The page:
The Angles of Life

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Photo credit: Ran Xia

The Tallest Man in the World

Written by Ailís Ní Ríain

Directed by Ran Xia

Presented at The Tank, NY

March 6-17, 2019

The Tallest Man in the World, the new play by Irish writer and composer Ailís Ní Ríain, weaves a poetic and psychologically acute tale of love and loneliness. It central threads concern drink-addicted single parent Felim (Daniel Carlton), his daughter Erin (Beatriz Miranda), and the eponymous tallest man, Eamonn (Finn Kilgore), with the actors playing additional, minor characters as needed. What unites the three primary characters is a desperate longing for connection; to slightly oversimplify: Felim, long estranged from Erin, seeks companionship in alcohol and in female barflies; Erin has pursued a series of ill-advised sexual conquests culminating in an infraction that has landed her in psychiatric evaluation; and Eamonn, having become a closely guarded tourist attraction, pines in his cottage on the island of Culcheen for the return of a woman whom he met a single, memorable time. The events and decisions that have brought them to these points in their lives, as well as how their trajectories intersect, come into focus through a mixture of monologue and dialogue, the tragedy of which bears touches of the dream-like and even the mythic.

These qualities are enhanced by Xia's decision to rarely have the actors deliver their lines to one another. They are often oriented along different axes, back-to-back, or separated by a significant distance throughout the theater, emphasizing the sense of disconnection and lending increased significance to the moments when the characters are speaking while looking one another in the eye (on a more practical level, this staging helps us to imaginatively match Eamonn's stature to his descriptions of it). The play's few props, sand poured from a bottle, a blue rose, a red umbrella, make simple, clean, bold impressions; and the production also succeeds in creating an underlying sense of claustrophobia appropriate thematically to Felim and Erin and both thematically and literally to Eamonn, such that when Eamonn describes smashing out a window like the overgrown Alice trapped in the White Rabbit's house or finally standing and walking fully straight and tall, the feeling of freedom is palpable. This impact is of course also down to Kilgore's excellent performance, and Carlton and Miranda do similarly commendable work. All three slip easily into distinct secondary characters, Kilgore imbues Eamonn with a kind of wounded nobility and innocence, Carlton brings Felim's inner turmoil to agonized life, and Miranda makes tangible the regret and need beneath Erin's assertions of control (though the play refuses too easy and straightforward an interpretation of this dynamic).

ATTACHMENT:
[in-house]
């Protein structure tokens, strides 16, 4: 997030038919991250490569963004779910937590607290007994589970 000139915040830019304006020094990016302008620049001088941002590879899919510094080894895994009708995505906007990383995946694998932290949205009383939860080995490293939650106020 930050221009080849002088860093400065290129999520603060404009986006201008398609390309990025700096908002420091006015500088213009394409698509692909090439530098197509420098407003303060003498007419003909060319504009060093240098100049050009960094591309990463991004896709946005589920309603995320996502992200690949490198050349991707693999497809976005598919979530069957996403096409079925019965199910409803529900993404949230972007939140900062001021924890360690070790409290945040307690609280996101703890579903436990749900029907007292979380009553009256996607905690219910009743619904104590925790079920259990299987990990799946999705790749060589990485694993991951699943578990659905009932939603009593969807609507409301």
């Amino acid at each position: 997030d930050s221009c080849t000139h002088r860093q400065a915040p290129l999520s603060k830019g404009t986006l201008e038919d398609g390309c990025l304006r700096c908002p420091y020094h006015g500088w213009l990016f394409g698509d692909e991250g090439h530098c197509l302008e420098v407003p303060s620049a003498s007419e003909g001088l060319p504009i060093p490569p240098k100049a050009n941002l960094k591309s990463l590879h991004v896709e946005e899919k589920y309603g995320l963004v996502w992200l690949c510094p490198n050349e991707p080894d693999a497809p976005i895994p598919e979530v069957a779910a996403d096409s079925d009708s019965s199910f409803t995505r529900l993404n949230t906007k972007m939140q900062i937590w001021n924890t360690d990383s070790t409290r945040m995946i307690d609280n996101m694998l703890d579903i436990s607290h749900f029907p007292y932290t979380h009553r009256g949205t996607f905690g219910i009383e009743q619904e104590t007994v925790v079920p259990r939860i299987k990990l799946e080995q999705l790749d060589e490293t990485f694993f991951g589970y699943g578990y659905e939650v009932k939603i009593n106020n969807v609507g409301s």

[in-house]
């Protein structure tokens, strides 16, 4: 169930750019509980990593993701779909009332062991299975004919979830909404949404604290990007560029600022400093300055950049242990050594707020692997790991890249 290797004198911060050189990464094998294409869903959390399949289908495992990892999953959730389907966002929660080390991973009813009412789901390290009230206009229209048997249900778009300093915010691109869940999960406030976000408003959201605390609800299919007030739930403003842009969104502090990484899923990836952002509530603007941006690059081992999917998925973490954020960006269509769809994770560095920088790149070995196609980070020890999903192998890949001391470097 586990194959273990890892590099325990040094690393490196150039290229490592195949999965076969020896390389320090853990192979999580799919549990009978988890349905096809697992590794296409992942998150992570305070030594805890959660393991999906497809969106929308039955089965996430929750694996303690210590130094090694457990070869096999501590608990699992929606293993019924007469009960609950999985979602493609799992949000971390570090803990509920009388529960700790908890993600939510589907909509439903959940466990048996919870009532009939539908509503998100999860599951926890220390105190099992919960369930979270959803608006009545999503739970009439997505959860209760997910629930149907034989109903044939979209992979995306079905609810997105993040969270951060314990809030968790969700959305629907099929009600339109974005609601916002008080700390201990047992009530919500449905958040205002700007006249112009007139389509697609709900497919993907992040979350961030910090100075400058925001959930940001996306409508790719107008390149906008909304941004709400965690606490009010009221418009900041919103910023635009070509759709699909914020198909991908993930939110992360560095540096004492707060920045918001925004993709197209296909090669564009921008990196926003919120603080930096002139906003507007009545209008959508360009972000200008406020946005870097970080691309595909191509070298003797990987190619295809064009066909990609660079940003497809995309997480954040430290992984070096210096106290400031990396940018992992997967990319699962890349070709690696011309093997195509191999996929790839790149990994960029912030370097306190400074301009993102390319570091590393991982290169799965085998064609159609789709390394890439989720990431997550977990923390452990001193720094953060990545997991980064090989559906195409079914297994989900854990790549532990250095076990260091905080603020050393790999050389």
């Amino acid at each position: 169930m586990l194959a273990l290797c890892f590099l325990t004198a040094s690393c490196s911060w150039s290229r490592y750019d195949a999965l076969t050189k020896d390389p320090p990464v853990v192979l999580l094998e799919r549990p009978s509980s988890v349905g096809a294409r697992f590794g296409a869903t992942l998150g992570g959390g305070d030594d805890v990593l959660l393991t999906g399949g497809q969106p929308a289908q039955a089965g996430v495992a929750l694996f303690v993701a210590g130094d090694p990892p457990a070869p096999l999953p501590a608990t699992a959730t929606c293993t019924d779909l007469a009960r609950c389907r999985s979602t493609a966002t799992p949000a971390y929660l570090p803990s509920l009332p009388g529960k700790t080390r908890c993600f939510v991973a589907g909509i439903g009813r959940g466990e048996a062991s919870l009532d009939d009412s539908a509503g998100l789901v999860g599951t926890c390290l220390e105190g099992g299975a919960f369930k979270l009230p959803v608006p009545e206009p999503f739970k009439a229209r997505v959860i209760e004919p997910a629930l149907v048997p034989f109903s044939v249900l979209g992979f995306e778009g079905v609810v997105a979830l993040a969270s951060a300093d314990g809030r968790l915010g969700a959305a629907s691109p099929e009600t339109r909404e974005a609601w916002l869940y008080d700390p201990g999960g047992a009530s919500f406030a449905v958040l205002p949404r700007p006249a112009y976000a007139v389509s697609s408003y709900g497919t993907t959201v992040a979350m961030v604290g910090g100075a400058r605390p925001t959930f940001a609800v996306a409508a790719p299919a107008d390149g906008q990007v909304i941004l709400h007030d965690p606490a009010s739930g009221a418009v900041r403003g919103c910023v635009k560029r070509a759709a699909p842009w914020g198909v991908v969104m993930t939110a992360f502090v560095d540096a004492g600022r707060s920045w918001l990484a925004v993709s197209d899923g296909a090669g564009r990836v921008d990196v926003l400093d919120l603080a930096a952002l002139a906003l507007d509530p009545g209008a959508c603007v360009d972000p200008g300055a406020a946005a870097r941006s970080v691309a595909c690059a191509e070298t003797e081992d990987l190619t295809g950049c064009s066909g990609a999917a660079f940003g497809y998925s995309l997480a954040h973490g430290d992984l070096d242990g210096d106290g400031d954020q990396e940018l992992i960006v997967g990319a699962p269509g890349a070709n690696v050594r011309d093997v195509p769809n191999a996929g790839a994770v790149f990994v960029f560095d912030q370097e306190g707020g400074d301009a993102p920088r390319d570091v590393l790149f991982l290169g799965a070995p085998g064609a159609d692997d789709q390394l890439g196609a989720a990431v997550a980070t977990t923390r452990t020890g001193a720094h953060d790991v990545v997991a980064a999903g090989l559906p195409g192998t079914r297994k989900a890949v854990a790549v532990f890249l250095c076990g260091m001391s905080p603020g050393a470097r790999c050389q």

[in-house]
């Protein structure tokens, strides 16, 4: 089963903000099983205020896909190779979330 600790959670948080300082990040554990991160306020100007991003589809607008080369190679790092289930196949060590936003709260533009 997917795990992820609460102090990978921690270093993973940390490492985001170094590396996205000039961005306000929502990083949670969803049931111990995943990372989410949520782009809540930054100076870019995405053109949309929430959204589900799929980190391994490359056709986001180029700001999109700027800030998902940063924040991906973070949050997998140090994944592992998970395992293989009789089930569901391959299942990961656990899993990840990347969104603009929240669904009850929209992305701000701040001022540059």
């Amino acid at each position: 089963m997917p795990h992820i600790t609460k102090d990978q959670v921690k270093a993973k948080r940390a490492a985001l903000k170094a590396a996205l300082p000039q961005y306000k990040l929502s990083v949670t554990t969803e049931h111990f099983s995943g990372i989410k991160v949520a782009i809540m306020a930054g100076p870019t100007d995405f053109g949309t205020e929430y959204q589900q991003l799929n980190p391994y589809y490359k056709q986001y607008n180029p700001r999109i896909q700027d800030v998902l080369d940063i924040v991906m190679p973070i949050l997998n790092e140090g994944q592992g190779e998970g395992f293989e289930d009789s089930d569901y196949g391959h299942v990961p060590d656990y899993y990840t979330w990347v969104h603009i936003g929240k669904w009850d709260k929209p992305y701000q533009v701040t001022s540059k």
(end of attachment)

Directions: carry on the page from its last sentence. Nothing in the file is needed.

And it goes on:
For a play including rapes, suicides, gravely misdirected desire, and the anguish of the need to be loved, The Tallest Man in the World is funny as often as it is harsh or elegiac. This play is likely to stick with audiences like Eamonn's encounter with the one woman who ever made him feel blissfully small. Seeing The Tallest Man in the World should be high up on any theater fan's list. - Leah Richards & John Ziegler

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